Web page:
3147. Personally Used Firearm: Assault Weapon, Machine Gun, or .50 BMG Rifle
If you find the defendant guilty of the crime[s] charged in Count[s] [,] [or of attempting to commit (that/those) crime[s]][ or the lesser crime[s] of <insert name[s] of alleged lesser offense[s]>], you must then decide whether[, for each crime,] the People have proved the additional allegation that the defendant personally used (an assault weapon/a machine gun/a .50 BMG rifle) during the commission [or attempted commission] of that crime. [You must decide whether the People have proved this allegation for each crime and return a separate finding for each crime.]
[(A/An) <insert type of weapon from Pen. Code, § 12276 or description from § 12276.1> is an assault weapon.]
[A machine gun is any weapon that (shoots[,]/ [or] is designed to shoot[,]/ [or] can readily be restored to shoot) automatically more than one shot by a single function of the trigger and without manual reloading.] [(a/an) <insert name of weapon deemed by the federal Bureau of Alcohol, Tobacco, and Firearms as readily convertible to a machine gun> is [also] a machine gun.]
[A .50 BMG rifle is a center fire rifle that can fire a .50 BMG cartridge [and that is not an assault weapon or a machine gun]. A .50 BMG cartridge is a cartridge that is designed and intended to be fired from a center fire rifle and that has all three of the following characteristics:
1. The overall length is 5.54 inches from the base to the tip of the bullet;
2. The bullet diameter for the cartridge is from .510 to, and including, .511 inch;
3. The case base diameter for the cartridge is from .800 inch to, and including, .804 inch.]
[The term (assault weapon/machine gun/.50 BMG rifle) is defined in another instruction.]
[(An assault weapon/A machine gun/A .50 BMG rifle) does not need to be in working order if it was designed to shoot and appears capable of shooting.] [(An assault weapon/A machine gun/A .50 BMG rifle) does not need to be loaded.]
Someone personally uses (an assault weapon/a machine gun/a .50 BMG rifle) if he or she [knows or reasonably should know that the weapon has characteristics that make it (an assault weapon/a machine gun/a .50 BMG rifle) and] intentionally does any of the following:
1. Displays the (assault weapon/machine gun/.50 BMG rifle) in a menacing manner;
2. Hits someone with the (assault weapon/machine gun/.50 BMG rifle);
3. Fires the (assault weapon/machine gun/.50 BMG rifle).
<If there is an issue in the case over whether the defendant used the weapon "during the commission of" the offense, see Bench Notes.>
The People have the burden of proving each allegation beyond a reasonable doubt. If the People have not met this burden, you must find that the allegation has not been proved.
The court has a sua sponte duty to give this instruction defining the elements of the enhancement. (Apprendi v. New Jersey (2000) 530 U.S. 466, 490 [120 S.Ct. 2348, 147 L.Ed.2d 435].)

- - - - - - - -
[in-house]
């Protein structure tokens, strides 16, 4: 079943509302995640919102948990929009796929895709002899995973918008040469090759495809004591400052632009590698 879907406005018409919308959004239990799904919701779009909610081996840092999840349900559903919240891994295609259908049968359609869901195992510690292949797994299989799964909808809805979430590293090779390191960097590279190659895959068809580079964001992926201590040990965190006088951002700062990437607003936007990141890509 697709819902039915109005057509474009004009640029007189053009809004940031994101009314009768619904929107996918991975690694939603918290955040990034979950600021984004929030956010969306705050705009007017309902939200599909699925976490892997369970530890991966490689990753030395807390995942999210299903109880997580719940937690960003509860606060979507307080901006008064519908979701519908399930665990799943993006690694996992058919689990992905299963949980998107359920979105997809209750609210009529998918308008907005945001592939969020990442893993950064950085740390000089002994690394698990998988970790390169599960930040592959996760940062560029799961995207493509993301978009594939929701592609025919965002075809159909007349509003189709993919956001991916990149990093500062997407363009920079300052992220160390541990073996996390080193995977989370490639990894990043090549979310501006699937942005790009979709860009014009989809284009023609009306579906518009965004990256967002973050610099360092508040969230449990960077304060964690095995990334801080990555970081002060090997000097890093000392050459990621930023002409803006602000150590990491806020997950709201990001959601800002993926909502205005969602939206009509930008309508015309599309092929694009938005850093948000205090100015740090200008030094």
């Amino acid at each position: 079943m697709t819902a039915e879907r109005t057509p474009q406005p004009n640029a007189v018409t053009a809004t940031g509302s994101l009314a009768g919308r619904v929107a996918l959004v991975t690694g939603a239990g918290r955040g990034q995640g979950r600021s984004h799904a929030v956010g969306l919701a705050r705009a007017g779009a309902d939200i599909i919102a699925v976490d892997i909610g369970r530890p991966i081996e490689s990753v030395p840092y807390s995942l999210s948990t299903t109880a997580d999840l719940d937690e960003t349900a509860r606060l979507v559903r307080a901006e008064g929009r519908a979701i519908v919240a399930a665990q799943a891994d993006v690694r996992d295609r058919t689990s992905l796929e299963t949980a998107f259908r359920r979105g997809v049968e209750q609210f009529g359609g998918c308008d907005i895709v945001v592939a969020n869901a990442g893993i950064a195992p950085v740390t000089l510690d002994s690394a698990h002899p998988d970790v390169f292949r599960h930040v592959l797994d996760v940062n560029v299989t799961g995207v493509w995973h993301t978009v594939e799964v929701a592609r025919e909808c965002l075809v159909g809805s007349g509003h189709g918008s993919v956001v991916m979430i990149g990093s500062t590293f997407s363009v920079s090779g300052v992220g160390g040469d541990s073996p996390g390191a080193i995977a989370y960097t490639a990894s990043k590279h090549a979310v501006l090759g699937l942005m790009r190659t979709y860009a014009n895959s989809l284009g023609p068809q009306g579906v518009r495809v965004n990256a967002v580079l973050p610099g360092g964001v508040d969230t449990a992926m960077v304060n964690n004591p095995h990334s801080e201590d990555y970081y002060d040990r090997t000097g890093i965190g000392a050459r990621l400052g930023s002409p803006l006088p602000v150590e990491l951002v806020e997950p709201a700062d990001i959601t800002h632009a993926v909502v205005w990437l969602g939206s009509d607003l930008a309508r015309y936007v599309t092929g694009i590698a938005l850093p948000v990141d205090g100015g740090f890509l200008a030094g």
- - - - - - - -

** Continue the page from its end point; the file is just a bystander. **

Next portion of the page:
The Supreme Court has held that for the crime of possession of an assault weapon, the prosecution must prove that the defendant knew or reasonably should have known that the weapon possessed the characteristics of an assault weapon. (In re Jorge M. (2000) 23 Cal.4th 866, 887 [98 Cal.Rptr.2d 466, 4 P.3d 297].) It is unclear if this holding applies to an enhancement for using an assault weapon. In the definition of "personally uses," the court may give the bracketed phrase that begins "knows or reasonably should know" at its discretion.
The court should give the bracketed definition of "assault weapon" or "machine gun" unless the court has already given the definition in other instructions. In such cases, the court may give the bracketed sentence stating that the term is defined elsewhere.
If the case involves an issue of whether the defendant used the weapon "during the commission of" the offense, the court may give CALCRIM No. 3261, During Commission of Felony: Defined—Escape Rule. (See People v. Jones (2001) 25 Cal.4th 98, 109 [104 Cal.Rptr.2d 753, 18 P.3d 674]; People v. Masbruch (1996) 13 Cal.4th 1001, 1014 [55 Cal.Rptr.2d 760, 920 P.2d 705]; People v. Taylor (1995) 32 Cal.App.4th 578, 582 [38 Cal.Rptr.2d 127].)
Enhancement. Pen. Code, § 12022.5(b).
Assault Weapon Defined. Pen. Code, §§ 12276, 12276.1.
Machine Gun Defined. Pen. Code, § 12200.
.50 BMG Rifle Defined. Pen. Code, § 12278.
Knowledge Required for Assault Weapon Possession. In re Jorge M. (2000) 23 Cal.4th 866, 887 [98 Cal.Rptr.2d 466, 4 P.3d 297].
Firearm Need Not Be Operable. People v. Nelums (1982) 31 Cal.3d 355, 360 [182 Cal.Rptr. 515, 644 P.2d 201]; see also Pen. Code, § 12022.53(b).
Firearm Need Not Be Loaded. See People v. Steele (1991) 235 Cal.App.3d 788, 791-795 [286 Cal.Rptr. 887]; see also Pen. Code, § 12022.53(b).
Personally Uses. People v. Marvin Bland (1995) 10 Cal.4th 991, 997 [43 Cal.Rptr.2d 77, 898 P.2d 391]; People v. Johnson (1995) 38 Cal.App.4th 1315, 1319-1320 [45 Cal.Rptr.2d 602]; see also Pen. Code, § 1203.06(b)(3).
"In Commission of" Felony. People v. Jones (2001) 25 Cal.4th 98, 109-110 [104 Cal.Rptr.2d 753, 18 P.3d 673]; People v. Masbruch (1996) 13 Cal.4th 1001, 1014 [55 Cal.Rptr.2d 760, 920 P.2d 705]; People v. Taylor (1995) 32 Cal.App.4th 578, 582 [38 Cal.Rptr.2d 127].
May Not Receive Enhancement for Both Using and Being Armed With One Weapon. People v. Wischemann (1979) 94 Cal.App.3d 162, 175- 176 [156 Cal.Rptr. 386].
3 Witkin & Epstein, California Criminal Law (3d ed. 2000) Punishment, §§ 321-332.
5 Witkin & Epstein, California Criminal Law (3d ed. 2000) Criminal Trial, § 644.
5 Millman, Sevilla & Tarlow, California Criminal Defense Practice, Ch. 91, Sentencing, § 91.30 (Matthew Bender).
(New January 2006)